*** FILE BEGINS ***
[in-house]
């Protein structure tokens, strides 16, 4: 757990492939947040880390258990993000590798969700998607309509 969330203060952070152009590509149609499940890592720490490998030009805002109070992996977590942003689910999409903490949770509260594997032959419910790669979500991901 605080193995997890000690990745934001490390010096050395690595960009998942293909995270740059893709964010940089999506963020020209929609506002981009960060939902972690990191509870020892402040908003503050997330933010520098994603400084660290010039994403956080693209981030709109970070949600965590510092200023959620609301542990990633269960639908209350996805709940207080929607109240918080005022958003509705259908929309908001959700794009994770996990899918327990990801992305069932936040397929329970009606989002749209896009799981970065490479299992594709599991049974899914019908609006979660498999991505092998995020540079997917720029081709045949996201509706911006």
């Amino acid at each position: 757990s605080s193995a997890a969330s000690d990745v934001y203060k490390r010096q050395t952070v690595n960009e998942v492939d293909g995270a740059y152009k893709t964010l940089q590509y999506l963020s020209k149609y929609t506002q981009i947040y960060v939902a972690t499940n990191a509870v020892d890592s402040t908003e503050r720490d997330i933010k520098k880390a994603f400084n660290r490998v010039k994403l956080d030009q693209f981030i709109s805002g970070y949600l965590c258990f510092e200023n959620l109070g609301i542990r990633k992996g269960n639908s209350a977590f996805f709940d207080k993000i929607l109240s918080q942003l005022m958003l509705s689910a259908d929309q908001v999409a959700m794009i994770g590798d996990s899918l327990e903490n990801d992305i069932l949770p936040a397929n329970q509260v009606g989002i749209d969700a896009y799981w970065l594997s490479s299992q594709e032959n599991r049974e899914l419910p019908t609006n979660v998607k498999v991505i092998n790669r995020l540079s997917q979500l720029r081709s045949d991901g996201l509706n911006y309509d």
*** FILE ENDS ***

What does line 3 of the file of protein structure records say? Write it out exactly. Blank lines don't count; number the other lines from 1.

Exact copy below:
């Amino acid at each position: 757990s605080s193995a997890a969330s000690d990745v934001y203060k490390r010096q050395t952070v690595n960009e998942v492939d293909g995270a740059y152009k893709t964010l940089q590509y999506l963020s020209k149609y929609t506002q981009i947040y960060v939902a972690t499940n990191a509870v020892d890592s402040t908003e503050r720490d997330i933010k520098k880390a994603f400084n660290r490998v010039k994403l956080d030009q693209f981030i709109s805002g970070y949600l965590c258990f510092e200023n959620l109070g609301i542990r990633k992996g269960n639908s209350a977590f996805f709940d207080k993000i929607l109240s918080q942003l005022m958003l509705s689910a259908d929309q908001v999409a959700m794009i994770g590798d996990s899918l327990e903490n990801d992305i069932l949770p936040a397929n329970q509260v009606g989002i749209d969700a896009y799981w970065l594997s490479s299992q594709e032959n599991r049974e899914l419910p019908t609006n979660v998607k498999v991505i092998n790669r995020l540079s997917q979500l720029r081709s045949d991901g996201l509706n911006y309509d």